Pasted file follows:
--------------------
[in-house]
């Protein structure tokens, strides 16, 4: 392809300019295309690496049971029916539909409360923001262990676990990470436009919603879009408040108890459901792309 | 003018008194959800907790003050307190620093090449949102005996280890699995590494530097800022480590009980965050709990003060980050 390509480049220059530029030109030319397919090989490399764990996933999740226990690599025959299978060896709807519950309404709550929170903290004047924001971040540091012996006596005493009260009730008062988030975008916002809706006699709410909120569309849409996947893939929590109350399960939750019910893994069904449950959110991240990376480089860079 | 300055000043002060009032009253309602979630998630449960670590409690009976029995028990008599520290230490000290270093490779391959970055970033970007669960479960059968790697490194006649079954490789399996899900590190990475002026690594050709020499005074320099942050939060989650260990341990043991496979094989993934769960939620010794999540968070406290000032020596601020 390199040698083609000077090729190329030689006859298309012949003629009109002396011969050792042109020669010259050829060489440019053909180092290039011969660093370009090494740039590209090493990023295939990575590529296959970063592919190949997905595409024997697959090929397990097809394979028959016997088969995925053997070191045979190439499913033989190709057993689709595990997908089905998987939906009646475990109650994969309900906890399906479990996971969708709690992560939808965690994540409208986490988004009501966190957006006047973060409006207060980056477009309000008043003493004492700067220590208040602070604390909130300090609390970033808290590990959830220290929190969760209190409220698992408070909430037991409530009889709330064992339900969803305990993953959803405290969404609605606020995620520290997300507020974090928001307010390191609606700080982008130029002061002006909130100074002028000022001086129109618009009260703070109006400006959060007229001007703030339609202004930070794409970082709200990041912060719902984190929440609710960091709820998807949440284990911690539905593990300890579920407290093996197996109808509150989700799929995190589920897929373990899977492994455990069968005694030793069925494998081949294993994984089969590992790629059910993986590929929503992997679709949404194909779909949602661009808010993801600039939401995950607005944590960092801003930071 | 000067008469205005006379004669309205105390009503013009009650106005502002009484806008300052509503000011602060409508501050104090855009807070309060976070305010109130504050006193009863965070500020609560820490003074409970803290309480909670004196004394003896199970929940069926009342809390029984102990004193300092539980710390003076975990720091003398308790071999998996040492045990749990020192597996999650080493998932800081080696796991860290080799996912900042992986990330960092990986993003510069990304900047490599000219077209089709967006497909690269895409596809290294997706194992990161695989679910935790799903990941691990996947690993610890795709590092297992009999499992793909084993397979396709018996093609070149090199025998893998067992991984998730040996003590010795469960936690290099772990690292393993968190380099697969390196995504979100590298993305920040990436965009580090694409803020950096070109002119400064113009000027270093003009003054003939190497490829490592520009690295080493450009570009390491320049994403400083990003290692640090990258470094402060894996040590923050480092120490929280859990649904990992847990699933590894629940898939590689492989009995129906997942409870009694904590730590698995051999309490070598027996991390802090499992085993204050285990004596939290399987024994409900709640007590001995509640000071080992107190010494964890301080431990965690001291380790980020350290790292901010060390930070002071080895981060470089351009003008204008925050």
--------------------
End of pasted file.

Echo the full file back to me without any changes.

[in-house]
């Protein structure tokens, strides 16, 4: 392809300019295309690496049971029916539909409360923001262990676990990470436009919603879009408040108890459901792309 | 003018008194959800907790003050307190620093090449949102005996280890699995590494530097800022480590009980965050709990003060980050 390509480049220059530029030109030319397919090989490399764990996933999740226990690599025959299978060896709807519950309404709550929170903290004047924001971040540091012996006596005493009260009730008062988030975008916002809706006699709410909120569309849409996947893939929590109350399960939750019910893994069904449950959110991240990376480089860079 | 300055000043002060009032009253309602979630998630449960670590409690009976029995028990008599520290230490000290270093490779391959970055970033970007669960479960059968790697490194006649079954490789399996899900590190990475002026690594050709020499005074320099942050939060989650260990341990043991496979094989993934769960939620010794999540968070406290000032020596601020 390199040698083609000077090729190329030689006859298309012949003629009109002396011969050792042109020669010259050829060489440019053909180092290039011969660093370009090494740039590209090493990023295939990575590529296959970063592919190949997905595409024997697959090929397990097809394979028959016997088969995925053997070191045979190439499913033989190709057993689709595990997908089905998987939906009646475990109650994969309900906890399906479990996971969708709690992560939808965690994540409208986490988004009501966190957006006047973060409006207060980056477009309000008043003493004492700067220590208040602070604390909130300090609390970033808290590990959830220290929190969760209190409220698992408070909430037991409530009889709330064992339900969803305990993953959803405290969404609605606020995620520290997300507020974090928001307010390191609606700080982008130029002061002006909130100074002028000022001086129109618009009260703070109006400006959060007229001007703030339609202004930070794409970082709200990041912060719902984190929440609710960091709820998807949440284990911690539905593990300890579920407290093996197996109808509150989700799929995190589920897929373990899977492994455990069968005694030793069925494998081949294993994984089969590992790629059910993986590929929503992997679709949404194909779909949602661009808010993801600039939401995950607005944590960092801003930071 | 000067008469205005006379004669309205105390009503013009009650106005502002009484806008300052509503000011602060409508501050104090855009807070309060976070305010109130504050006193009863965070500020609560820490003074409970803290309480909670004196004394003896199970929940069926009342809390029984102990004193300092539980710390003076975990720091003398308790071999998996040492045990749990020192597996999650080493998932800081080696796991860290080799996912900042992986990330960092990986993003510069990304900047490599000219077209089709967006497909690269895409596809290294997706194992990161695989679910935790799903990941691990996947690993610890795709590092297992009999499992793909084993397979396709018996093609070149090199025998893998067992991984998730040996003590010795469960936690290099772990690292393993968190380099697969390196995504979100590298993305920040990436965009580090694409803020950096070109002119400064113009000027270093003009003054003939190497490829490592520009690295080493450009570009390491320049994403400083990003290692640090990258470094402060894996040590923050480092120490929280859990649904990992847990699933590894629940898939590689492989009995129906997942409870009694904590730590698995051999309490070598027996991390802090499992085993204050285990004596939290399987024994409900709640007590001995509640000071080992107190010494964890301080431990965690001291380790980020350290790292901010060390930070002071080895981060470089351009003008204008925050």